More employers should mandate COVID-19 vaccines for workers

for the health of their business

Last Updated: July 22, 2021 at 10:07 a.m. ETFirst Published: July 21, 2021 at 8:14 a.m. ETBy 

Karen Mulligan and Jeffrey E. Harris

The trend is already unmistakable, led by higher education and healthcare providers

Although two-thirds of U.S. adults have received at least one dose of a COVID-19 vaccine, vaccination rates are leveling off and risks of new outbreaks are rising, driven by the hypercontagious delta variant. For employers that is an intolerable situation. If they want to operate reliable in-person workplaces and attract customers, they will have to embrace a solution that government has so far shied away from: vaccine mandates.

The trend is already unmistakable, led by higher education and healthcare providers. More than 580 campuses nationwide will require vaccinations this fall for most students and employees, including the huge University of California system, which has ordered its 280,000 students and 227,000 faculty and staff to be fully vaccinated before returning to campus. 

Healthcare systems, which have an overwhelming interest in instilling confidence and protecting patients, are following suit. Penn Medicine, the largest employer in Philadelphia, RWJ Barnabas healthcare system in New Jersey, and New York-Presbyterian hospital system with 48,000 employees, have all recently instituted mandates.

Houston Methodist hospital threatened employees who failed to get vaccinated with suspension and termination. While some employees protested and even filed an unsuccessful lawsuit, the mandate has proven highly effective. Out of more than 25,000 employees, 97% have been fully vaccinated, and 2% received a medical or religious exemption. Less than 1% (153 employees) resigned or were terminated in June.

Read: Amazon will stop testing its workers for COVID-19 at warehouses this month

Plus: Mitch McConnell urges Americans: ‘Get vaccinated’ or risk another shutdown

Of course setting up different rules for those who are vaccinated and those who are not can be a minefield. There is no better example than the battered cruise industry, which is trying to resume embarkations from Florida ports. 

The big operators, including Norwegian Cruise Lines NCLH, -1.69%, Royal Caribbean RCL, -1.44% and Carnival Corp. CCL, -2.07%, clearly would like a vaccine requirement to avoid the onboard outbreaks that killed their businesses 18 months ago. They are stymied by a new Florida law that deems proof of vaccination to be discriminatory against un–vaxxed passengers. Norwegian is suing Florida in federal court and threatening to move operations out of the state.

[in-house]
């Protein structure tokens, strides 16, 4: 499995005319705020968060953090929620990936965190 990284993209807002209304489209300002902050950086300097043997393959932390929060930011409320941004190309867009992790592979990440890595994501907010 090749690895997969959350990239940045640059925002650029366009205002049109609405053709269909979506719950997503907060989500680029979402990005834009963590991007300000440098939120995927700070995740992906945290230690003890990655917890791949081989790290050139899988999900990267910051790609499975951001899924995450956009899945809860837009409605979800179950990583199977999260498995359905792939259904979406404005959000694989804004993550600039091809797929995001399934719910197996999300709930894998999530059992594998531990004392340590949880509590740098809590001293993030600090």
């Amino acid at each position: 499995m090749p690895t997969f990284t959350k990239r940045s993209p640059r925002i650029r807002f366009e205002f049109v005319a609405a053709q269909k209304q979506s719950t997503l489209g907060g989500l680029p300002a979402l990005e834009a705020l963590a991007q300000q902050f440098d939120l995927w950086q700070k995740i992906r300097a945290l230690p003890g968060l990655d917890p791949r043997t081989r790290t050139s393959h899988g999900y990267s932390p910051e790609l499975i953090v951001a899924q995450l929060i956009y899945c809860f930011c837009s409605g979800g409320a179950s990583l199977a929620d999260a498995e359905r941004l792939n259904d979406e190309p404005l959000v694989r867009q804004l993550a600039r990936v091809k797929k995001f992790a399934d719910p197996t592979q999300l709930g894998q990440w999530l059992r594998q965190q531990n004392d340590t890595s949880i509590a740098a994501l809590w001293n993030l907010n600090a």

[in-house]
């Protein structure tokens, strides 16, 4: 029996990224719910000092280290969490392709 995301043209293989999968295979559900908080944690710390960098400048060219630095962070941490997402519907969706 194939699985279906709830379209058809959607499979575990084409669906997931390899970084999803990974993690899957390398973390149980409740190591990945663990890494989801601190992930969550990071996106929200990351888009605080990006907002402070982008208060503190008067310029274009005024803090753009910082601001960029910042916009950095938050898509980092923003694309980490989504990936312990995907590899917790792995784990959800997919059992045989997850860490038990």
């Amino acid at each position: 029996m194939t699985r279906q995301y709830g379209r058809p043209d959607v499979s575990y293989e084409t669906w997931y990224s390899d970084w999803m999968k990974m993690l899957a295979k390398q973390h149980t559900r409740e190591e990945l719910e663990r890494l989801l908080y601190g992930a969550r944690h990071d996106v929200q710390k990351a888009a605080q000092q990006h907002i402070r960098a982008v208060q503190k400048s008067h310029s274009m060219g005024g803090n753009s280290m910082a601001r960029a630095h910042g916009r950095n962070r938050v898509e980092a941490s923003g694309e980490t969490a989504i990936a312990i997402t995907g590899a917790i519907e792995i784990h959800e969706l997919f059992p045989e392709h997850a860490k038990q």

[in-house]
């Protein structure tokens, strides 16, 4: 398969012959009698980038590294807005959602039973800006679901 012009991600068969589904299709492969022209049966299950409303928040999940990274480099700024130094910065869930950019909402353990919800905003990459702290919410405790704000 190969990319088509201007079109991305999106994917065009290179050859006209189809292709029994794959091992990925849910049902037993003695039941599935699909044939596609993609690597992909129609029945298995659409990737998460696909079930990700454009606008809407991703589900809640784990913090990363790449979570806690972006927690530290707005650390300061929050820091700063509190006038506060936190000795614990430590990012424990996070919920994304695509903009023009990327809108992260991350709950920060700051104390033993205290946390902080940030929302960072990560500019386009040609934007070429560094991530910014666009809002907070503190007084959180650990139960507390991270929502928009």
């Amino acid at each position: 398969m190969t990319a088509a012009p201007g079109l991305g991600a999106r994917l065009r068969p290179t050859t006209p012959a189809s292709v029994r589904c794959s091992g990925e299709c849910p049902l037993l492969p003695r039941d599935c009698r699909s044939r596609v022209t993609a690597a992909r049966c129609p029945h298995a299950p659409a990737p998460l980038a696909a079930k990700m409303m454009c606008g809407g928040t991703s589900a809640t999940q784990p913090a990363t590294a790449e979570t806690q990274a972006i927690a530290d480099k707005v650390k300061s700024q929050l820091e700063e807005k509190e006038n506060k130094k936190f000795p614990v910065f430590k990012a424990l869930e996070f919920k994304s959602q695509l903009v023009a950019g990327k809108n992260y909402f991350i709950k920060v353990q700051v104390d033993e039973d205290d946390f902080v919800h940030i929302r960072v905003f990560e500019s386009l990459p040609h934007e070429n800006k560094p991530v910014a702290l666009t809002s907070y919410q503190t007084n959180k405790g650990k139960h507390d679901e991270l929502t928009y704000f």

Meanwhile the cruise lines are deploying some reverse incentives to persuade customers to get jabbed, including segregating the unvaccinated aboard ship (think smoking vs. nonsmoking sections), assessing fees up to $180 for pre- and post-trip COVID tests, and insisting on travel insurance policies in case they have to be medically evacuated. 

The cruise lines are also mandating vaccines for all crew members. The Florida law does not ban such a requirement, nor do similar laws or executive orders in other states. The U.S. Equal Employment Opportunity Commission has ruled that employers can require employees to be vaccinated subject to reasonable accommodations for medical complications or sincerely held religious beliefs. 

Political objections have kept the federal government from going further and imposing a nationwide vaccine mandate. One recent survey found that only a bare majority of American supported proof of vaccination as a requirement for returning to work. The objections range from allegations that the FDA authorization for the vaccines was rushed to that a mandate is an affront to individual freedoms to that vaccination status is not readily verifiable.